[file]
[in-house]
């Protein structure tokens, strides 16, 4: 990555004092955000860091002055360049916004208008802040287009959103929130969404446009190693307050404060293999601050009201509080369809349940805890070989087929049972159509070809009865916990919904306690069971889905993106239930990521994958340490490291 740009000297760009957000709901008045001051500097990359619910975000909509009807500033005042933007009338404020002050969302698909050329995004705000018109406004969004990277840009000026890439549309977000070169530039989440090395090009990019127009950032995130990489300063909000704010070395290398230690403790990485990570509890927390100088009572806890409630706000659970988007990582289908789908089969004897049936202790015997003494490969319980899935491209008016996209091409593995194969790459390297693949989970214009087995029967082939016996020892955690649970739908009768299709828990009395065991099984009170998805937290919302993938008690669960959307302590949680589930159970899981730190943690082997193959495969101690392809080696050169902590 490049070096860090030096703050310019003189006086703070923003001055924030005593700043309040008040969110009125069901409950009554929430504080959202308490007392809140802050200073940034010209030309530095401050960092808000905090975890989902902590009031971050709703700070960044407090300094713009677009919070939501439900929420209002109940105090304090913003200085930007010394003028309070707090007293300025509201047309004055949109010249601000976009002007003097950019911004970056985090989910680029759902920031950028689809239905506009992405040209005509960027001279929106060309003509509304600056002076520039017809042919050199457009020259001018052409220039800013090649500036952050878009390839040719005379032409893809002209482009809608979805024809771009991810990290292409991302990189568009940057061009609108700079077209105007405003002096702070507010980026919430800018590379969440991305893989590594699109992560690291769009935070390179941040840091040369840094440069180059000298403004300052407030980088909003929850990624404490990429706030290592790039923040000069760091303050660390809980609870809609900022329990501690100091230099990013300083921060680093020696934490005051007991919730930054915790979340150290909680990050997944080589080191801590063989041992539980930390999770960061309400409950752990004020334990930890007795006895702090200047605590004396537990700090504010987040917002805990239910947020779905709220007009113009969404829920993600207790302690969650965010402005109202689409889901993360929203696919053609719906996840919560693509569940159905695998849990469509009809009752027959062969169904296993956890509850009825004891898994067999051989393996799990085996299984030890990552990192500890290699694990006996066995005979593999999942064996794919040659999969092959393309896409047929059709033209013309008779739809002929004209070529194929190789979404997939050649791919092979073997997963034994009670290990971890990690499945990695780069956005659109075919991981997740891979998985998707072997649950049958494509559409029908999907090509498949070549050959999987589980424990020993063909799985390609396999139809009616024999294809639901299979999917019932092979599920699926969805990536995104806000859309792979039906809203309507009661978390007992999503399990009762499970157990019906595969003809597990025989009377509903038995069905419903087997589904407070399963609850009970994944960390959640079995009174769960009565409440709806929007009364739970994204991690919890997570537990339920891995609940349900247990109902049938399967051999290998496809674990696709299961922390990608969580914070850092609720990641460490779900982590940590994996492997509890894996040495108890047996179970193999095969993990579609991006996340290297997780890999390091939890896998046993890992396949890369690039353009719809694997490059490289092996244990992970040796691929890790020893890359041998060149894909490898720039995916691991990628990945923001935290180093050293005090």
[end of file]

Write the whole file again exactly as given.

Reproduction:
[in-house]
């Protein structure tokens, strides 16, 4: 990555004092955000860091002055360049916004208008802040287009959103929130969404446009190693307050404060293999601050009201509080369809349940805890070989087929049972159509070809009865916990919904306690069971889905993106239930990521994958340490490291 740009000297760009957000709901008045001051500097990359619910975000909509009807500033005042933007009338404020002050969302698909050329995004705000018109406004969004990277840009000026890439549309977000070169530039989440090395090009990019127009950032995130990489300063909000704010070395290398230690403790990485990570509890927390100088009572806890409630706000659970988007990582289908789908089969004897049936202790015997003494490969319980899935491209008016996209091409593995194969790459390297693949989970214009087995029967082939016996020892955690649970739908009768299709828990009395065991099984009170998805937290919302993938008690669960959307302590949680589930159970899981730190943690082997193959495969101690392809080696050169902590 490049070096860090030096703050310019003189006086703070923003001055924030005593700043309040008040969110009125069901409950009554929430504080959202308490007392809140802050200073940034010209030309530095401050960092808000905090975890989902902590009031971050709703700070960044407090300094713009677009919070939501439900929420209002109940105090304090913003200085930007010394003028309070707090007293300025509201047309004055949109010249601000976009002007003097950019911004970056985090989910680029759902920031950028689809239905506009992405040209005509960027001279929106060309003509509304600056002076520039017809042919050199457009020259001018052409220039800013090649500036952050878009390839040719005379032409893809002209482009809608979805024809771009991810990290292409991302990189568009940057061009609108700079077209105007405003002096702070507010980026919430800018590379969440991305893989590594699109992560690291769009935070390179941040840091040369840094440069180059000298403004300052407030980088909003929850990624404490990429706030290592790039923040000069760091303050660390809980609870809609900022329990501690100091230099990013300083921060680093020696934490005051007991919730930054915790979340150290909680990050997944080589080191801590063989041992539980930390999770960061309400409950752990004020334990930890007795006895702090200047605590004396537990700090504010987040917002805990239910947020779905709220007009113009969404829920993600207790302690969650965010402005109202689409889901993360929203696919053609719906996840919560693509569940159905695998849990469509009809009752027959062969169904296993956890509850009825004891898994067999051989393996799990085996299984030890990552990192500890290699694990006996066995005979593999999942064996794919040659999969092959393309896409047929059709033209013309008779739809002929004209070529194929190789979404997939050649791919092979073997997963034994009670290990971890990690499945990695780069956005659109075919991981997740891979998985998707072997649950049958494509559409029908999907090509498949070549050959999987589980424990020993063909799985390609396999139809009616024999294809639901299979999917019932092979599920699926969805990536995104806000859309792979039906809203309507009661978390007992999503399990009762499970157990019906595969003809597990025989009377509903038995069905419903087997589904407070399963609850009970994944960390959640079995009174769960009565409440709806929007009364739970994204991690919890997570537990339920891995609940349900247990109902049938399967051999290998496809674990696709299961922390990608969580914070850092609720990641460490779900982590940590994996492997509890894996040495108890047996179970193999095969993990579609991006996340290297997780890999390091939890896998046993890992396949890369690039353009719809694997490059490289092996244990992970040796691929890790020893890359041998060149894909490898720039995916691991990628990945923001935290180093050293005090």